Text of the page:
Opinion: “Enough with the anniversaries”

Posted on: September 19, 2013

On Sunday (9/15) at her blog “Lies Like Truth,” Chloe Veltman writes about the common practice in classical music of highlighting important birth and death anniversaries of composers. “No one in the classical music realm bats an eyelid when people speak of it being ‘a Britten/Wagner/Verdi,’ etc., year. But if you think about it, the phrase is slightly ridiculous and meaningless to anyone who doesn’t operate within the classical music realm. Describing a particular year is ‘a Britten year’ doesn’t explain to anyone without a specialized knowledge that you’re talking about an anniversary. This is yet another way in which classical music-oriented artists and organizations distance themselves from the general public. And here’s an even more fundamental problem I have with the notion of it being ‘a [insert name of composer] year’: With the possible exception of major news events like 9/11, I’ve never thought much of anniversaries as being a good enough excuse for media organizations to make a fuss. … Focusing on the past is a surefire way to ossify the art form. Surely there are more creative and relevant ways to put composers’ work in perspective than their anniversaries?”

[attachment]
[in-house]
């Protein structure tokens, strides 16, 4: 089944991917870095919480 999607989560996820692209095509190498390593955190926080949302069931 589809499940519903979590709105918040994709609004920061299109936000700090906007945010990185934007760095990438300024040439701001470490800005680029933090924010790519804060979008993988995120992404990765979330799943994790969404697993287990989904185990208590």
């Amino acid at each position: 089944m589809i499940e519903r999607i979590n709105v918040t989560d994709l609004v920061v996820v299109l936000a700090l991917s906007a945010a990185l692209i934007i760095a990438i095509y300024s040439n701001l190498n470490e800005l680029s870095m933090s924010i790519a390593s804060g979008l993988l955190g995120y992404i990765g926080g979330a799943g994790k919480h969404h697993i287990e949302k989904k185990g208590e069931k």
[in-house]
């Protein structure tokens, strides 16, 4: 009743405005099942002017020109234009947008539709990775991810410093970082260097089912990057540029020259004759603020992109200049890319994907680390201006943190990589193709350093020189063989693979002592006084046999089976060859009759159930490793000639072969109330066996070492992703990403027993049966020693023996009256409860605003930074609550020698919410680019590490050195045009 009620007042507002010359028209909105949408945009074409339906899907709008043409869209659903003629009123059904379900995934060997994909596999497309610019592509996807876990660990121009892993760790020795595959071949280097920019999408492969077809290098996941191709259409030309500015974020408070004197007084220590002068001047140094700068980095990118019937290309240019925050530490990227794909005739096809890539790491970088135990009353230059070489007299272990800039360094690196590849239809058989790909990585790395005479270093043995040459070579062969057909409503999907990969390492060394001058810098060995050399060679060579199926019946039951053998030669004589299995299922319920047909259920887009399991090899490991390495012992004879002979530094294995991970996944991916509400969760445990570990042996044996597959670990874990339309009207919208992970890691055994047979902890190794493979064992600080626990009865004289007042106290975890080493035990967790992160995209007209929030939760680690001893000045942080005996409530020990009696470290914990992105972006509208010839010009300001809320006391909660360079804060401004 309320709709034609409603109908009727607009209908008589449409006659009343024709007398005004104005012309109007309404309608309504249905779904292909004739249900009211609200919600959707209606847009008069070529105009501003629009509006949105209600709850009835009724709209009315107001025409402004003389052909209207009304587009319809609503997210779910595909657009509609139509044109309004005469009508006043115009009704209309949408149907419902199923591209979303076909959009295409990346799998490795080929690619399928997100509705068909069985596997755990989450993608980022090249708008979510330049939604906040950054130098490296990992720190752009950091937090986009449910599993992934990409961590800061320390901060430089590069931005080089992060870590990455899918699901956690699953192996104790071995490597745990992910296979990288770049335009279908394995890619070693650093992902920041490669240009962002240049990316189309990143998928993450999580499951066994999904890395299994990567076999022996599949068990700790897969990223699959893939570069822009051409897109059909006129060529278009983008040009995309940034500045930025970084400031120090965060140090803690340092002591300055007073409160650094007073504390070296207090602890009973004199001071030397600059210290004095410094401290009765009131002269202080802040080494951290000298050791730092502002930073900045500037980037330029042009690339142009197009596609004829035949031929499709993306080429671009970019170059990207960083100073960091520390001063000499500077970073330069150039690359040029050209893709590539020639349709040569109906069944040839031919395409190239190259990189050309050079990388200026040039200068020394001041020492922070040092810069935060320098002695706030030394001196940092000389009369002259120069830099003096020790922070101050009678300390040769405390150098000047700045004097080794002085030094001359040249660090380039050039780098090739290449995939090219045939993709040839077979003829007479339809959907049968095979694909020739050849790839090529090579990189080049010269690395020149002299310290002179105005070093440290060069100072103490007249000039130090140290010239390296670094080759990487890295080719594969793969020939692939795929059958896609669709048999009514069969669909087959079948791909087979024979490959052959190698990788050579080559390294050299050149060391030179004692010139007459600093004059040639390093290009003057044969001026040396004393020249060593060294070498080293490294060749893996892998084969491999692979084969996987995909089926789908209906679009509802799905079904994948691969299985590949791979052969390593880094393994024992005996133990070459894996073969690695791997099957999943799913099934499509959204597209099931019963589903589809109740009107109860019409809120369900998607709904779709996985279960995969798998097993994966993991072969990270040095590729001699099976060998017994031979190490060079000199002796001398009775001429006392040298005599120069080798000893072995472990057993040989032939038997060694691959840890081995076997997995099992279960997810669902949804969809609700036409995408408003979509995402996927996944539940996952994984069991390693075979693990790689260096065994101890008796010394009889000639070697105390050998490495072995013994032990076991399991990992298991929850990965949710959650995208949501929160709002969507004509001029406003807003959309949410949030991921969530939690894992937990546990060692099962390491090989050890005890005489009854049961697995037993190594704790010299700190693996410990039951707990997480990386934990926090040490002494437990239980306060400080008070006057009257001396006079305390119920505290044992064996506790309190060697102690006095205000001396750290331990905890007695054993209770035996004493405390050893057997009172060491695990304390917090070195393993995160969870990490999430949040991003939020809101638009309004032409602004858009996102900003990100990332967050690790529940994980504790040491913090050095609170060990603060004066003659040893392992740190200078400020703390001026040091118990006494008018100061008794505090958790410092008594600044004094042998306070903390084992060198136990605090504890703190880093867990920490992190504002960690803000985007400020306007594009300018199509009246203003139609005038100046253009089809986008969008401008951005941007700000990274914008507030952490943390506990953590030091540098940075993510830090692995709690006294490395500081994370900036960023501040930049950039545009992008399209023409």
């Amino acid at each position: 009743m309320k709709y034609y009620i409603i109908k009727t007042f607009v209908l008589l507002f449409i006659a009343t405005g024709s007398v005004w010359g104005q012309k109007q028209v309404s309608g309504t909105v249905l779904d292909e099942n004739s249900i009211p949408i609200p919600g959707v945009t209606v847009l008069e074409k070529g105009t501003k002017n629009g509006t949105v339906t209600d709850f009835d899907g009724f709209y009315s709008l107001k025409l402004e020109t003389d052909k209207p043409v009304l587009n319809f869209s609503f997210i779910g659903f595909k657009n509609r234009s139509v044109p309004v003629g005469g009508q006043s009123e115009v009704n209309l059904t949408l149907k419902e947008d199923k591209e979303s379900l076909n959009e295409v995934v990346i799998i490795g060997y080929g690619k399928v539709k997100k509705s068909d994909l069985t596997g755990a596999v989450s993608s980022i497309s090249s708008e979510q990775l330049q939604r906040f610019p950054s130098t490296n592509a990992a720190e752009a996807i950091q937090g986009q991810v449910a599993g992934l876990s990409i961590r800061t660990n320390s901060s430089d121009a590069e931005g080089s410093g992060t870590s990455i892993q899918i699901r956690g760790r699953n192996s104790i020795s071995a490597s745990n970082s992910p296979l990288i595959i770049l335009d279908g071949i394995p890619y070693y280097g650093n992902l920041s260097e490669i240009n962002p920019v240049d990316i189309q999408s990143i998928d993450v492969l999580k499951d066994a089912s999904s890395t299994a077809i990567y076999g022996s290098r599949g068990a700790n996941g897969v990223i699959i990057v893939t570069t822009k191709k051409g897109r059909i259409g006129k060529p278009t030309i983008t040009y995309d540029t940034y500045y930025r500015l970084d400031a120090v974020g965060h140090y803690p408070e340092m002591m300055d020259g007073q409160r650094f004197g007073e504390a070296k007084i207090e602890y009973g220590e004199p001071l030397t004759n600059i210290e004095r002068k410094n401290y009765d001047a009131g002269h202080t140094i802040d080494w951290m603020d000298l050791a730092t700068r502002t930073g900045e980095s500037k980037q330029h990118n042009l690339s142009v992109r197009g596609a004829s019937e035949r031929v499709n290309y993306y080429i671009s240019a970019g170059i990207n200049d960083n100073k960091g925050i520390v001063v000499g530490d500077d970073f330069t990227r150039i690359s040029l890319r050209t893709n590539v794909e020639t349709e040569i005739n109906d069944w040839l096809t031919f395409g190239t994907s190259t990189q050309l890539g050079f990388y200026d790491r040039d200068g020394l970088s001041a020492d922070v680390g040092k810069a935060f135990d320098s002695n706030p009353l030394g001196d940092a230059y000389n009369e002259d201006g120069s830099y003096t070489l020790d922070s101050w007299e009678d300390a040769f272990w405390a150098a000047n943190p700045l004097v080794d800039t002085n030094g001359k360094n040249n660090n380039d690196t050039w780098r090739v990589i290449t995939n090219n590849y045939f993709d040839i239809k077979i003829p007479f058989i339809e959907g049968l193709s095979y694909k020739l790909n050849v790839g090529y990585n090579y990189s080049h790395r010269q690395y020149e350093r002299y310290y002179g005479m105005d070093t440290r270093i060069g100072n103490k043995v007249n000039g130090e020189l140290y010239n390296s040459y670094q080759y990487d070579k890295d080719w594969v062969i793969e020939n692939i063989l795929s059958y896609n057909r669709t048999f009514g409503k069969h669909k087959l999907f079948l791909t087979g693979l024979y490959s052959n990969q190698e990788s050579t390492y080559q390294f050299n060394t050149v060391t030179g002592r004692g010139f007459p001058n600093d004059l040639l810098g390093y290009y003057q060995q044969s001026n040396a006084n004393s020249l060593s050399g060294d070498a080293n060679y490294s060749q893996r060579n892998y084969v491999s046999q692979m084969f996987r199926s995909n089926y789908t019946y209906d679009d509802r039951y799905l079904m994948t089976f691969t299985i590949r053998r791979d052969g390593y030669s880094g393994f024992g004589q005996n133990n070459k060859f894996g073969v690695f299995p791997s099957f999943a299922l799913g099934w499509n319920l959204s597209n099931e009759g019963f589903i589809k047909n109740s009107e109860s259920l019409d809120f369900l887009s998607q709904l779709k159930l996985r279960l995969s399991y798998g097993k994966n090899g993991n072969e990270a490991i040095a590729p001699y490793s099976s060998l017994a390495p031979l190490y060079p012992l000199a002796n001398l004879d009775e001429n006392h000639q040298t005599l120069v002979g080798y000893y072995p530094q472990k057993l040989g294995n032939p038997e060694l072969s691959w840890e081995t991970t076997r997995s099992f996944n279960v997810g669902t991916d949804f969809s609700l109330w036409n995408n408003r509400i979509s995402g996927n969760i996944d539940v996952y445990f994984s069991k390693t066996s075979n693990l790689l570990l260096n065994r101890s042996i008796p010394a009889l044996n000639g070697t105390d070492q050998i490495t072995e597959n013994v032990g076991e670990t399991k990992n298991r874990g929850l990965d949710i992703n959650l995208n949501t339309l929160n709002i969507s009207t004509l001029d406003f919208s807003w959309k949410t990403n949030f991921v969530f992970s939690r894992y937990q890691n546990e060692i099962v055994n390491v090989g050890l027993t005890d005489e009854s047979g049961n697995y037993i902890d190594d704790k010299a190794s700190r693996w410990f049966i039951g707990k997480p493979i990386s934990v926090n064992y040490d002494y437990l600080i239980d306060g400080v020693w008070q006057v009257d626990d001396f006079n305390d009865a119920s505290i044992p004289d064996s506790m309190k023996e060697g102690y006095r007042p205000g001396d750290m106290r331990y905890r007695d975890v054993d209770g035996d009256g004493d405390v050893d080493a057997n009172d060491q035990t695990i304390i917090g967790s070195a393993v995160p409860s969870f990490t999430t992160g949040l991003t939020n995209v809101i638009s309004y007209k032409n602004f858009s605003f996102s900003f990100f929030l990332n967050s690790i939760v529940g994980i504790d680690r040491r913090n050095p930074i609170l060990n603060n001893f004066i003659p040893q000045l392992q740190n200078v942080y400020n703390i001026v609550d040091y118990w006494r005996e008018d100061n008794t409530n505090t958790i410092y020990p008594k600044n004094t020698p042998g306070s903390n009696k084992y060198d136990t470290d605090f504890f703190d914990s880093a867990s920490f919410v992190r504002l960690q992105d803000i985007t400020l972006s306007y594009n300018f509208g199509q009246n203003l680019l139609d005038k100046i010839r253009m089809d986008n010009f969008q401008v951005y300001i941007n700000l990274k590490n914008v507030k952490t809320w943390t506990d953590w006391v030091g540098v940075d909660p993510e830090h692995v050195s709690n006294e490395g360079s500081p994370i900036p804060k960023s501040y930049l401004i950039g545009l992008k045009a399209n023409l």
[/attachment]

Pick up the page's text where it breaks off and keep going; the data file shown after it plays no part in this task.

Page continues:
Posted September 19, 2013